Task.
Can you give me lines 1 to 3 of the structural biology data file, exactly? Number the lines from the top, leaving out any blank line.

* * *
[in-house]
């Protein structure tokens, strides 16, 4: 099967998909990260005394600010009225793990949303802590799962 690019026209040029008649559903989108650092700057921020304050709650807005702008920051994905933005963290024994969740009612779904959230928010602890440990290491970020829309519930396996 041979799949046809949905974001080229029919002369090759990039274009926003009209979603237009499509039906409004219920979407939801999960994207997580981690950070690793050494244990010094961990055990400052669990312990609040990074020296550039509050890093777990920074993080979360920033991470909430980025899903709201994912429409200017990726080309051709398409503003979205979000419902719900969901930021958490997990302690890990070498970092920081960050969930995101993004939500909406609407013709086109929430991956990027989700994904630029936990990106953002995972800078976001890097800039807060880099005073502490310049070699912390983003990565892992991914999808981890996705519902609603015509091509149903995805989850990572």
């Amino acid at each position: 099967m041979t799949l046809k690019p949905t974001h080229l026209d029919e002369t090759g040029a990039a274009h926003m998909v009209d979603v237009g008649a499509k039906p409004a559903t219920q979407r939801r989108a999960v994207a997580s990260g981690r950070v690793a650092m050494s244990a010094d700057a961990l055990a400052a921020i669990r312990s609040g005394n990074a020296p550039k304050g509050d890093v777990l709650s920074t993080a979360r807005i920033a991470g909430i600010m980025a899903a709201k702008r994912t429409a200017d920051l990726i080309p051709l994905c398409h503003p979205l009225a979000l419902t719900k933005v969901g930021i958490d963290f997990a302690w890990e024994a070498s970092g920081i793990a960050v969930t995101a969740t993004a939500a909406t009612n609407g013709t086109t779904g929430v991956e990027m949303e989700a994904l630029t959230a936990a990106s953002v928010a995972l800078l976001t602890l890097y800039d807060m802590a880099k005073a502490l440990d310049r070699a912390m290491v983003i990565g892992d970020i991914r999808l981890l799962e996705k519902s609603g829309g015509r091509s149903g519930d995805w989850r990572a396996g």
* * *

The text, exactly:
[in-house]
């Protein structure tokens, strides 16, 4: 099967998909990260005394600010009225793990949303802590799962 690019026209040029008649559903989108650092700057921020304050709650807005702008920051994905933005963290024994969740009612779904959230928010602890440990290491970020829309519930396996 041979799949046809949905974001080229029919002369090759990039274009926003009209979603237009499509039906409004219920979407939801999960994207997580981690950070690793050494244990010094961990055990400052669990312990609040990074020296550039509050890093777990920074993080979360920033991470909430980025899903709201994912429409200017990726080309051709398409503003979205979000419902719900969901930021958490997990302690890990070498970092920081960050969930995101993004939500909406609407013709086109929430991956990027989700994904630029936990990106953002995972800078976001890097800039807060880099005073502490310049070699912390983003990565892992991914999808981890996705519902609603015509091509149903995805989850990572």
């Amino acid at each position: 099967m041979t799949l046809k690019p949905t974001h080229l026209d029919e002369t090759g040029a990039a274009h926003m998909v009209d979603v237009g008649a499509k039906p409004a559903t219920q979407r939801r989108a999960v994207a997580s990260g981690r950070v690793a650092m050494s244990a010094d700057a961990l055990a400052a921020i669990r312990s609040g005394n990074a020296p550039k304050g509050d890093v777990l709650s920074t993080a979360r807005i920033a991470g909430i600010m980025a899903a709201k702008r994912t429409a200017d920051l990726i080309p051709l994905c398409h503003p979205l009225a979000l419902t719900k933005v969901g930021i958490d963290f997990a302690w890990e024994a070498s970092g920081i793990a960050v969930t995101a969740t993004a939500a909406t009612n609407g013709t086109t779904g929430v991956e990027m949303e989700a994904l630029t959230a936990a990106s953002v928010a995972l800078l976001t602890l890097y800039d807060m802590a880099k005073a502490l440990d310049r070699a912390m290491v983003i990565g892992d970020i991914r999808l981890l799962e996705k519902s609603g829309g015509r091509s149903g519930d995805w989850r990572a396996g």